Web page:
Not that there's anything wrong with that, of course...
    • Re:GNOME license (Score:5, Insightful)

      by g4dget ( 579145 ) on Wednesday March 05, 2003 @09:58PM (#5446047)
      Free software license aren't a pissing contest, they are deliberately chosen to achieve certain goals.

      Putting the LGPL onto a widget set means that the widget set and desktop can be more easily adopted by companies. The Gnome developers and users consider that a good thing. The adoption of Gnome by Sun seems to suggest that it's achieving its intended goals. You are free to disagree that those goals are desirable.

      KDE made its own, different choice in this regard. We'll simply have to wait and see which one works better in the long run. Each group will have to live with their choices.

    • Re:GNOME license (Score:3, Interesting)

      by Junta ( 36770 )
      The toolkits have been LGPLed and the applications in Gnome GPLed for a loooong time....

      QT is GPL or Trolltech license only, as they want businesses that intend to profit to be able to do so, they just need to cough up Trolltech's fair share in doing so.

      Businesses don't want to share in terms of money if they don't have to, but generally don't mind contributing incidental bugfixes and feature enhancements to the common code, so they can look like good citizens without impacting their bottom line in the least bit. They may fix behavior of a certain widget or even contribute a nice enhanced file selector, and while necessary for their shipping product, the product loses no value by having those trivial bits free and open. This is why businesses love GPL perhaps even better than the BSD license, they can look to be a lot more generous then their true motives. Nothing stops them from doing this with BSD, but people would be more inclined to wonder if they would change their mind one day if they achieved market penetration, as it would be perfectly legal for them to do so.
    • According to the FSF, the Debian project, and the OSI, both Gnome and KDE are 100% free/OSS. Many people would argue that the LGPL is more free than the GPL (and that the BSD/Mit licenses are, in turn, even more free than that). The FSF argues that the GPL does more to promote freedom (by locking out those who want to build non-free systems, thus "protecting" us from the evil proprietary vendors), but even they stop short of claiming that the GPL is more free. And many BSD advocates even claim that the GPL is NOT a free license (since it locks people out) and that the LGPL is closer to being a free license, but still falls short. Thus, to a BSDer, Gnome is closer to being free than KDE, but neither one is actually free, and to everyone else (except, apparently, you) they're equally free.
      • Wow you're defensive - did I hit a nerve?

        and to everyone else (except, apparently, you) they're equally free

        You are misinformed. According to the stated philosophy of _their_own_ organization (the FSF) and the overall project (GNU) of which they are a part, they *are* less free. The L in LGPL stands for lesser.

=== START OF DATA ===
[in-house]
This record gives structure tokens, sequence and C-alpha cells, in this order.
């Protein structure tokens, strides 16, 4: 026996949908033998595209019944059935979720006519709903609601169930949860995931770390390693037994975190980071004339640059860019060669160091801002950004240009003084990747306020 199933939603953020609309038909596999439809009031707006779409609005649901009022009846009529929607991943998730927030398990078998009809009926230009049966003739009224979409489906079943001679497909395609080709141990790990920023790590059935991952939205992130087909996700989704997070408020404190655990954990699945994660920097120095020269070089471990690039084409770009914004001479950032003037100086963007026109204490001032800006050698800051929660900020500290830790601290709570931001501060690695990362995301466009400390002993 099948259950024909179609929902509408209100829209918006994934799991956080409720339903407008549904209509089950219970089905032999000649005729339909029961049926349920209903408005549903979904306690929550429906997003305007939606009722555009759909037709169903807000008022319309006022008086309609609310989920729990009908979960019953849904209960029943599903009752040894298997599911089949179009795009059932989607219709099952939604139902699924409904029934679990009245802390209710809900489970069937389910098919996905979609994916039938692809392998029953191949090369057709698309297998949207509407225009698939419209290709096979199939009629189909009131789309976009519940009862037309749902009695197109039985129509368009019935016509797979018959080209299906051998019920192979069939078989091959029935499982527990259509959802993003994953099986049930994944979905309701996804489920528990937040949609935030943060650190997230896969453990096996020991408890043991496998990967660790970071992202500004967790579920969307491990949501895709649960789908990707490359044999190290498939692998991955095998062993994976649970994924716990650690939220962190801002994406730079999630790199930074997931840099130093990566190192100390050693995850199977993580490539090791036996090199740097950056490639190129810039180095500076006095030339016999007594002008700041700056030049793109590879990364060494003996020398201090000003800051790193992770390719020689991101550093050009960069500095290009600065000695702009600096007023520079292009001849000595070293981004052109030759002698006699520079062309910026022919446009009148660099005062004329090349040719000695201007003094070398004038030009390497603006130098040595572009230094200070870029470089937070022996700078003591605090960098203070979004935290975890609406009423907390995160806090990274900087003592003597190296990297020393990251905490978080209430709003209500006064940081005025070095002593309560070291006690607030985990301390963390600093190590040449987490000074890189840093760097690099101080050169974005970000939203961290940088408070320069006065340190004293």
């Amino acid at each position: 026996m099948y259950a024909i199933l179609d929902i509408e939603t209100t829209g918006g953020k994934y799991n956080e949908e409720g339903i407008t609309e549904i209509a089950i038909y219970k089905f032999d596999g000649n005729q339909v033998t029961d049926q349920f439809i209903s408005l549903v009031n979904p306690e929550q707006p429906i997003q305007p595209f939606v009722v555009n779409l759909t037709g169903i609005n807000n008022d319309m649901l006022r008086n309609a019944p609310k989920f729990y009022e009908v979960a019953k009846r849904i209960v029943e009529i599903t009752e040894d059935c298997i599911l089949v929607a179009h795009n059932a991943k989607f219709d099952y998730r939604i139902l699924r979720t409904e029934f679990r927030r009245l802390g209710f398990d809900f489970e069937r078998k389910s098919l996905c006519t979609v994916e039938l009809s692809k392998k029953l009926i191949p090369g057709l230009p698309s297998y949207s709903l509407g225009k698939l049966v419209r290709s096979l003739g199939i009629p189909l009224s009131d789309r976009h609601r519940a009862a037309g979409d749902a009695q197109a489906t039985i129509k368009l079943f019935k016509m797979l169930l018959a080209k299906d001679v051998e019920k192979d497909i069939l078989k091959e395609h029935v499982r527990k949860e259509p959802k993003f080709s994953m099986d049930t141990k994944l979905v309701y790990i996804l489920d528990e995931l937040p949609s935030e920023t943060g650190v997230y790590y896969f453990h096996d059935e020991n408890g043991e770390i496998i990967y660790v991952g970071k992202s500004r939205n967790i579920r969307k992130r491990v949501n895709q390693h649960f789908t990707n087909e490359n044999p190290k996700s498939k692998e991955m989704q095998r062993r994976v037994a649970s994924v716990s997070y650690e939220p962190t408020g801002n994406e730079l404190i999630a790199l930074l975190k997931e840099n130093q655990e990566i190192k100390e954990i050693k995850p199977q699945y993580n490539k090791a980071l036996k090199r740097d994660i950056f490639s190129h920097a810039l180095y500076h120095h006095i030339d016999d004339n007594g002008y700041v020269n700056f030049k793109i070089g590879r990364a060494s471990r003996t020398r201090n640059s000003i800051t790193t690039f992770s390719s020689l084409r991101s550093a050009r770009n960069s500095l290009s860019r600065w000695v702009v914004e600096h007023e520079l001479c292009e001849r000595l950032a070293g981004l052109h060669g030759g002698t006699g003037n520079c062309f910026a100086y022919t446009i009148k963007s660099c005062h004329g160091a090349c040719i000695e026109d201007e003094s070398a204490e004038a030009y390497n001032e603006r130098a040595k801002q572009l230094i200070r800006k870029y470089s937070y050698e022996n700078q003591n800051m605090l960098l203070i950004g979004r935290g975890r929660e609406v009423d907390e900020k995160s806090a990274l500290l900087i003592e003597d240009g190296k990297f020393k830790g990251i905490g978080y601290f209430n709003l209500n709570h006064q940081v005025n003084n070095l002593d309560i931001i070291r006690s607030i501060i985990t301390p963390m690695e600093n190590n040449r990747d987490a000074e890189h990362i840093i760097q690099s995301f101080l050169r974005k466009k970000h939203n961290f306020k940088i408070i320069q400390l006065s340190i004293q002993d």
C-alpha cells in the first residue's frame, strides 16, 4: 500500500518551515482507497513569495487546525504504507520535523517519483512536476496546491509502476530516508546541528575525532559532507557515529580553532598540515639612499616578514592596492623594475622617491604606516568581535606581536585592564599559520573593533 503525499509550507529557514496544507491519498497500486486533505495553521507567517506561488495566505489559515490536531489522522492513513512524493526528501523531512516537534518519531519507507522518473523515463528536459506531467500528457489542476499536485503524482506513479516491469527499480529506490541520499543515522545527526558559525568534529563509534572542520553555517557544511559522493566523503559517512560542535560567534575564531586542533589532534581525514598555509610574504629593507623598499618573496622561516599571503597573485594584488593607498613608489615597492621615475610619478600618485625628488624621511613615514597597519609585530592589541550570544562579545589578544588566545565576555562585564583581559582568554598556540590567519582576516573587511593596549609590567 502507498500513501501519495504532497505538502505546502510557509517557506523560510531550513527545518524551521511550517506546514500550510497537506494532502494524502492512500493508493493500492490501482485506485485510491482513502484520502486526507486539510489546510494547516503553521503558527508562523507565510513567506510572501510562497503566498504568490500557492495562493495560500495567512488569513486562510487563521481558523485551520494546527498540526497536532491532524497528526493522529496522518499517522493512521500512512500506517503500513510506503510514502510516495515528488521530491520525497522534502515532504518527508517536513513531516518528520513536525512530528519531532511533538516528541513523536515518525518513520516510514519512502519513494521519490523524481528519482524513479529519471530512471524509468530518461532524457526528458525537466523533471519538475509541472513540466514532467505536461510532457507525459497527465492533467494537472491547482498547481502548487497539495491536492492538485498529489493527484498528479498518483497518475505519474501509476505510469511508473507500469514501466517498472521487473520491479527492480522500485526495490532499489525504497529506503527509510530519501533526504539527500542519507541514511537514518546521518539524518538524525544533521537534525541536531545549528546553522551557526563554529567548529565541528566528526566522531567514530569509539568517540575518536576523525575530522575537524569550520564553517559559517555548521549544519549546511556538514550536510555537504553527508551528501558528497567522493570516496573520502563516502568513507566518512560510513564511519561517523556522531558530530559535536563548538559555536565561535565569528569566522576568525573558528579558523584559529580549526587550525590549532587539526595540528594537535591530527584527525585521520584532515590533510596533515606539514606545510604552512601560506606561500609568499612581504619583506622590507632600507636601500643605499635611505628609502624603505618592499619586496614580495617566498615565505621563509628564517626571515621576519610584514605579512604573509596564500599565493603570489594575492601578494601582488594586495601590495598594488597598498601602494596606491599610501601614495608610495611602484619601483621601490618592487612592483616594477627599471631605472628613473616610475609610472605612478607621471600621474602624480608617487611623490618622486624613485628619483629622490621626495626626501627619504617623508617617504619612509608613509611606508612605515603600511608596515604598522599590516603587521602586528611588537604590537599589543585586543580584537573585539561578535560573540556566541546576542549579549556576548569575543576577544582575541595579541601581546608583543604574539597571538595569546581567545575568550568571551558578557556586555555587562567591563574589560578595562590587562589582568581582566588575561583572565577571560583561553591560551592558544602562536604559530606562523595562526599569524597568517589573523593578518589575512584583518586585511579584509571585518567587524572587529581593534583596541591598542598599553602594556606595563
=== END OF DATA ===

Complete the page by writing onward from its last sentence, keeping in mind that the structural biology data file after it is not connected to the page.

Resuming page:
From the GNU website, arguing why not to use the LGPL
        Proprietary software developers, seeking to deny the free competition an important advantage, will try to convince authors not to contribute libraries to the GPL-covered collection. For example, they may appeal to the ego, promising "more users for this library" if we let them use the code in proprietary software products. Popularity is tempting, and it is easy for a library developer to rationalize the idea that boosting the popularity of that one library is what the community needs above all.

        "Proprietary software developers" == Funders of the GNOME foundation

        I don't have a problem with their license, just their hypocrisy.
  • OMG! (Score:2, Insightful)

    by The Bungi ( 221687 )
    I can't believe it. You mean the fact that there are two competing desktop environments for Linux is not the absolute best thing that can happen?? I mean, what's the problem? Code apps for two different widget/whatever sets? Who doesn't have the time to do that??

    But woe to the poor soul that even remotely mentions that this is probably not such a good thing.

    "Competition" and "choice" are words frequently used in these contexts. And while I agree with that to a certain extent, I think most zealots are blind to the fact that Windows is a stable, unified platform that can be leveraged without fear of one's products becoming obsolete or broken with the next release of Gnome or KDE.

    And in the end, I think, it all comes down to X being so "wonderful". Wonderfully outdated and quirky and out of place in a desktop environment. What Linux and BSD need is something like Cocoa (or Carbon or whatever it's called) in OS X. Yes, X is part of the Unix legacy. No, it's not needed anymore except in a server, multi-user environment. Desktops ain't that.

    Software vendors will not jump on the bandwagon on technical merit alone. There has to be stability and uniformity.

    • Re:OMG! (Score:5, Interesting)

      by abigor ( 540274 ) on Wednesday March 05, 2003 @09:19PM (#5445864)